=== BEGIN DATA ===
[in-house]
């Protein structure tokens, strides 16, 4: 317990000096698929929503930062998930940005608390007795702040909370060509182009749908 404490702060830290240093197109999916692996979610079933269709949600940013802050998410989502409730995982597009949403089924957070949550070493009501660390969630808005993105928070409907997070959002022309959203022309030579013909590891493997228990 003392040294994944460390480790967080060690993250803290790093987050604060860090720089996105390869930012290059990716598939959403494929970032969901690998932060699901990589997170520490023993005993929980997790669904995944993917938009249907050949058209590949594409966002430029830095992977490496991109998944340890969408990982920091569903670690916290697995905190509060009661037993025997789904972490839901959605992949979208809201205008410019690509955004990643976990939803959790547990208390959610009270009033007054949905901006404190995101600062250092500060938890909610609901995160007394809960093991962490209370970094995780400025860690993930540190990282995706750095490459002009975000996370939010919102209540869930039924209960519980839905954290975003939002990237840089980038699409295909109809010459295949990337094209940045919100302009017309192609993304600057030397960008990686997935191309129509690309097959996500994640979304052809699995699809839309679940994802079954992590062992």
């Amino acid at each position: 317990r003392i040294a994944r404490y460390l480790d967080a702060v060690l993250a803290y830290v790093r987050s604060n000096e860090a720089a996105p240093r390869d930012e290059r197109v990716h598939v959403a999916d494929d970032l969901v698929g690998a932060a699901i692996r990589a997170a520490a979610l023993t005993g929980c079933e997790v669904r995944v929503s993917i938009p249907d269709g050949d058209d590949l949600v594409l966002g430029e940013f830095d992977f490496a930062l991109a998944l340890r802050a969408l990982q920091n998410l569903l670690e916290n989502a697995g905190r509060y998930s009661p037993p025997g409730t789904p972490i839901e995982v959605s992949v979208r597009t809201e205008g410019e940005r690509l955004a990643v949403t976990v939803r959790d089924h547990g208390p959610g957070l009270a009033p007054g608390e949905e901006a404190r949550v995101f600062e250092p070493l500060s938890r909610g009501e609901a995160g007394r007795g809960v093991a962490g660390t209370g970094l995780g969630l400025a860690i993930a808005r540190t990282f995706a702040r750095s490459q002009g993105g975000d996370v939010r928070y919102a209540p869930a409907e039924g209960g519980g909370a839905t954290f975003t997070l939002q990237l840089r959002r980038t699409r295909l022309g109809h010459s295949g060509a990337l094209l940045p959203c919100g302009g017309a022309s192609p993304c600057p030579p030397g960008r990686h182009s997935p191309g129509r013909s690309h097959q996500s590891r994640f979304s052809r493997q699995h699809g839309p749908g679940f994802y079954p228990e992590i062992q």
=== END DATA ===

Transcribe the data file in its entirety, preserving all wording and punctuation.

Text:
[in-house]
């Protein structure tokens, strides 16, 4: 317990000096698929929503930062998930940005608390007795702040909370060509182009749908 404490702060830290240093197109999916692996979610079933269709949600940013802050998410989502409730995982597009949403089924957070949550070493009501660390969630808005993105928070409907997070959002022309959203022309030579013909590891493997228990 003392040294994944460390480790967080060690993250803290790093987050604060860090720089996105390869930012290059990716598939959403494929970032969901690998932060699901990589997170520490023993005993929980997790669904995944993917938009249907050949058209590949594409966002430029830095992977490496991109998944340890969408990982920091569903670690916290697995905190509060009661037993025997789904972490839901959605992949979208809201205008410019690509955004990643976990939803959790547990208390959610009270009033007054949905901006404190995101600062250092500060938890909610609901995160007394809960093991962490209370970094995780400025860690993930540190990282995706750095490459002009975000996370939010919102209540869930039924209960519980839905954290975003939002990237840089980038699409295909109809010459295949990337094209940045919100302009017309192609993304600057030397960008990686997935191309129509690309097959996500994640979304052809699995699809839309679940994802079954992590062992």
């Amino acid at each position: 317990r003392i040294a994944r404490y460390l480790d967080a702060v060690l993250a803290y830290v790093r987050s604060n000096e860090a720089a996105p240093r390869d930012e290059r197109v990716h598939v959403a999916d494929d970032l969901v698929g690998a932060a699901i692996r990589a997170a520490a979610l023993t005993g929980c079933e997790v669904r995944v929503s993917i938009p249907d269709g050949d058209d590949l949600v594409l966002g430029e940013f830095d992977f490496a930062l991109a998944l340890r802050a969408l990982q920091n998410l569903l670690e916290n989502a697995g905190r509060y998930s009661p037993p025997g409730t789904p972490i839901e995982v959605s992949v979208r597009t809201e205008g410019e940005r690509l955004a990643v949403t976990v939803r959790d089924h547990g208390p959610g957070l009270a009033p007054g608390e949905e901006a404190r949550v995101f600062e250092p070493l500060s938890r909610g009501e609901a995160g007394r007795g809960v093991a962490g660390t209370g970094l995780g969630l400025a860690i993930a808005r540190t990282f995706a702040r750095s490459q002009g993105g975000d996370v939010r928070y919102a209540p869930a409907e039924g209960g519980g909370a839905t954290f975003t997070l939002q990237l840089r959002r980038t699409r295909l022309g109809h010459s295949g060509a990337l094209l940045p959203c919100g302009g017309a022309s192609p993304c600057p030579p030397g960008r990686h182009s997935p191309g129509r013909s690309h097959q996500s590891r994640f979304s052809r493997q699995h699809g839309p749908g679940f994802y079954p228990e992590i062992q």